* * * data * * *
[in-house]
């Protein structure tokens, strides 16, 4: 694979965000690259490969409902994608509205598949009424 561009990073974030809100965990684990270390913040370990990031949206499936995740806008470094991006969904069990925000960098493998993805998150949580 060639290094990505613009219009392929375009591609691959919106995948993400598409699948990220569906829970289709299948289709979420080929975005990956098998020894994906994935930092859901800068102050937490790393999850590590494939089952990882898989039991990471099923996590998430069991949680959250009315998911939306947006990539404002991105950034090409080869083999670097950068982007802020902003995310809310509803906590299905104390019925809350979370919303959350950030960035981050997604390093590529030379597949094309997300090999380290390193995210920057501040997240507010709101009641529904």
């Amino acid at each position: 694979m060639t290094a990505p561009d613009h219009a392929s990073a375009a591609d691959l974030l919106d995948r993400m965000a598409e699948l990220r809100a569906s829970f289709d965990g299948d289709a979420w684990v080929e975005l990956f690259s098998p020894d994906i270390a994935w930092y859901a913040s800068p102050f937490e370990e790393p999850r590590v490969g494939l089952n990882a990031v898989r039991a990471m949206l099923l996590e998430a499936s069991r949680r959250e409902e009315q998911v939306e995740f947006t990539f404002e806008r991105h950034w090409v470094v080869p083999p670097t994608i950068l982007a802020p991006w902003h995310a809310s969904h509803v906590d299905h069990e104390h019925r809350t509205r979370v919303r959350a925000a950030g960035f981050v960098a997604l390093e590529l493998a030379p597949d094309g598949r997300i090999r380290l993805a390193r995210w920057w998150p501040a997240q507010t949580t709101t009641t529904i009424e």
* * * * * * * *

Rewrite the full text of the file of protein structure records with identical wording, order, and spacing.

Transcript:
[in-house]
């Protein structure tokens, strides 16, 4: 694979965000690259490969409902994608509205598949009424 561009990073974030809100965990684990270390913040370990990031949206499936995740806008470094991006969904069990925000960098493998993805998150949580 060639290094990505613009219009392929375009591609691959919106995948993400598409699948990220569906829970289709299948289709979420080929975005990956098998020894994906994935930092859901800068102050937490790393999850590590494939089952990882898989039991990471099923996590998430069991949680959250009315998911939306947006990539404002991105950034090409080869083999670097950068982007802020902003995310809310509803906590299905104390019925809350979370919303959350950030960035981050997604390093590529030379597949094309997300090999380290390193995210920057501040997240507010709101009641529904």
């Amino acid at each position: 694979m060639t290094a990505p561009d613009h219009a392929s990073a375009a591609d691959l974030l919106d995948r993400m965000a598409e699948l990220r809100a569906s829970f289709d965990g299948d289709a979420w684990v080929e975005l990956f690259s098998p020894d994906i270390a994935w930092y859901a913040s800068p102050f937490e370990e790393p999850r590590v490969g494939l089952n990882a990031v898989r039991a990471m949206l099923l996590e998430a499936s069991r949680r959250e409902e009315q998911v939306e995740f947006t990539f404002e806008r991105h950034w090409v470094v080869p083999p670097t994608i950068l982007a802020p991006w902003h995310a809310s969904h509803v906590d299905h069990e104390h019925r809350t509205r979370v919303r959350a925000a950030g960035f981050v960098a997604l390093e590529l493998a030379p597949d094309g598949r997300i090999r380290l993805a390193r995210w920057w998150p501040a997240q507010t949580t709101t009641t529904i009424e």